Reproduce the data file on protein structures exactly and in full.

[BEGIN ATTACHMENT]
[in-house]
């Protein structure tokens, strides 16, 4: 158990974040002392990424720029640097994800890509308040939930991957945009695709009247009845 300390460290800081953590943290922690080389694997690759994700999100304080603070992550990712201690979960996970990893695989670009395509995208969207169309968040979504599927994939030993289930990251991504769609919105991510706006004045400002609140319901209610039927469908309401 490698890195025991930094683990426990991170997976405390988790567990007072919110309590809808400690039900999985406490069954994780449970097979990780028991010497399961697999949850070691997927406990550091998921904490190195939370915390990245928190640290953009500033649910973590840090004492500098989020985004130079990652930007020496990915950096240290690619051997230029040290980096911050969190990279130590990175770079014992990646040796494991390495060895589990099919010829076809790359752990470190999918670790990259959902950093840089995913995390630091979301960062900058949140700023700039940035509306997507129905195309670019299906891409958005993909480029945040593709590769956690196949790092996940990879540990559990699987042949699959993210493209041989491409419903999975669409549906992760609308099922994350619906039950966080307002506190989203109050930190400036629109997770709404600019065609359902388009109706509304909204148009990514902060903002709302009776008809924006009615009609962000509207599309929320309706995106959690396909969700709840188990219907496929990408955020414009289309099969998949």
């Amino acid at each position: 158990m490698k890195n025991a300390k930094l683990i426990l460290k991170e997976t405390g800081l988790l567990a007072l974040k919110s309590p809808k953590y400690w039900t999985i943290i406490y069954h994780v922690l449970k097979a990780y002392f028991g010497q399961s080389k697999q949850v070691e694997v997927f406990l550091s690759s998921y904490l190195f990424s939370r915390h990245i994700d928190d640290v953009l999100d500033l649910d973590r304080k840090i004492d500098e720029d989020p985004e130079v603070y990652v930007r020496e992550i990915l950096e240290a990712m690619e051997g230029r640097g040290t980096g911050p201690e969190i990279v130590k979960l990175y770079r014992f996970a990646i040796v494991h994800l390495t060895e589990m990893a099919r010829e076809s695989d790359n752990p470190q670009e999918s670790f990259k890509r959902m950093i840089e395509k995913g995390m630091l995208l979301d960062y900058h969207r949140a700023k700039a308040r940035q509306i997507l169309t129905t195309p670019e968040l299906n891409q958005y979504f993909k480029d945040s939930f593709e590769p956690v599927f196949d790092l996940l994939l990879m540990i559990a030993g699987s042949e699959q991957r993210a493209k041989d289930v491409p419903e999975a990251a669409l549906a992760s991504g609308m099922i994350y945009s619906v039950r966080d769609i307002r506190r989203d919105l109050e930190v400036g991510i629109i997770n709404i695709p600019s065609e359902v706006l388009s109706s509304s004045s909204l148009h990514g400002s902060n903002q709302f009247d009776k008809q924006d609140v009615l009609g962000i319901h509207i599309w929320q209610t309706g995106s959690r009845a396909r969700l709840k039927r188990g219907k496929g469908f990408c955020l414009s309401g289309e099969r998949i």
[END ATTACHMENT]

[in-house]
């Protein structure tokens, strides 16, 4: 158990974040002392990424720029640097994800890509308040939930991957945009695709009247009845 300390460290800081953590943290922690080389694997690759994700999100304080603070992550990712201690979960996970990893695989670009395509995208969207169309968040979504599927994939030993289930990251991504769609919105991510706006004045400002609140319901209610039927469908309401 490698890195025991930094683990426990991170997976405390988790567990007072919110309590809808400690039900999985406490069954994780449970097979990780028991010497399961697999949850070691997927406990550091998921904490190195939370915390990245928190640290953009500033649910973590840090004492500098989020985004130079990652930007020496990915950096240290690619051997230029040290980096911050969190990279130590990175770079014992990646040796494991390495060895589990099919010829076809790359752990470190999918670790990259959902950093840089995913995390630091979301960062900058949140700023700039940035509306997507129905195309670019299906891409958005993909480029945040593709590769956690196949790092996940990879540990559990699987042949699959993210493209041989491409419903999975669409549906992760609308099922994350619906039950966080307002506190989203109050930190400036629109997770709404600019065609359902388009109706509304909204148009990514902060903002709302009776008809924006009615009609962000509207599309929320309706995106959690396909969700709840188990219907496929990408955020414009289309099969998949």
């Amino acid at each position: 158990m490698k890195n025991a300390k930094l683990i426990l460290k991170e997976t405390g800081l988790l567990a007072l974040k919110s309590p809808k953590y400690w039900t999985i943290i406490y069954h994780v922690l449970k097979a990780y002392f028991g010497q399961s080389k697999q949850v070691e694997v997927f406990l550091s690759s998921y904490l190195f990424s939370r915390h990245i994700d928190d640290v953009l999100d500033l649910d973590r304080k840090i004492d500098e720029d989020p985004e130079v603070y990652v930007r020496e992550i990915l950096e240290a990712m690619e051997g230029r640097g040290t980096g911050p201690e969190i990279v130590k979960l990175y770079r014992f996970a990646i040796v494991h994800l390495t060895e589990m990893a099919r010829e076809s695989d790359n752990p470190q670009e999918s670790f990259k890509r959902m950093i840089e395509k995913g995390m630091l995208l979301d960062y900058h969207r949140a700023k700039a308040r940035q509306i997507l169309t129905t195309p670019e968040l299906n891409q958005y979504f993909k480029d945040s939930f593709e590769p956690v599927f196949d790092l996940l994939l990879m540990i559990a030993g699987s042949e699959q991957r993210a493209k041989d289930v491409p419903e999975a990251a669409l549906a992760s991504g609308m099922i994350y945009s619906v039950r966080d769609i307002r506190r989203d919105l109050e930190v400036g991510i629109i997770n709404i695709p600019s065609e359902v706006l388009s109706s509304s004045s909204l148009h990514g400002s902060n903002q709302f009247d009776k008809q924006d609140v009615l009609g962000i319901h509207i599309w929320q209610t309706g995106s959690r009845a396909r969700l709840k039927r188990g219907k496929g469908f990408c955020l414009s309401g289309e099969r998949i």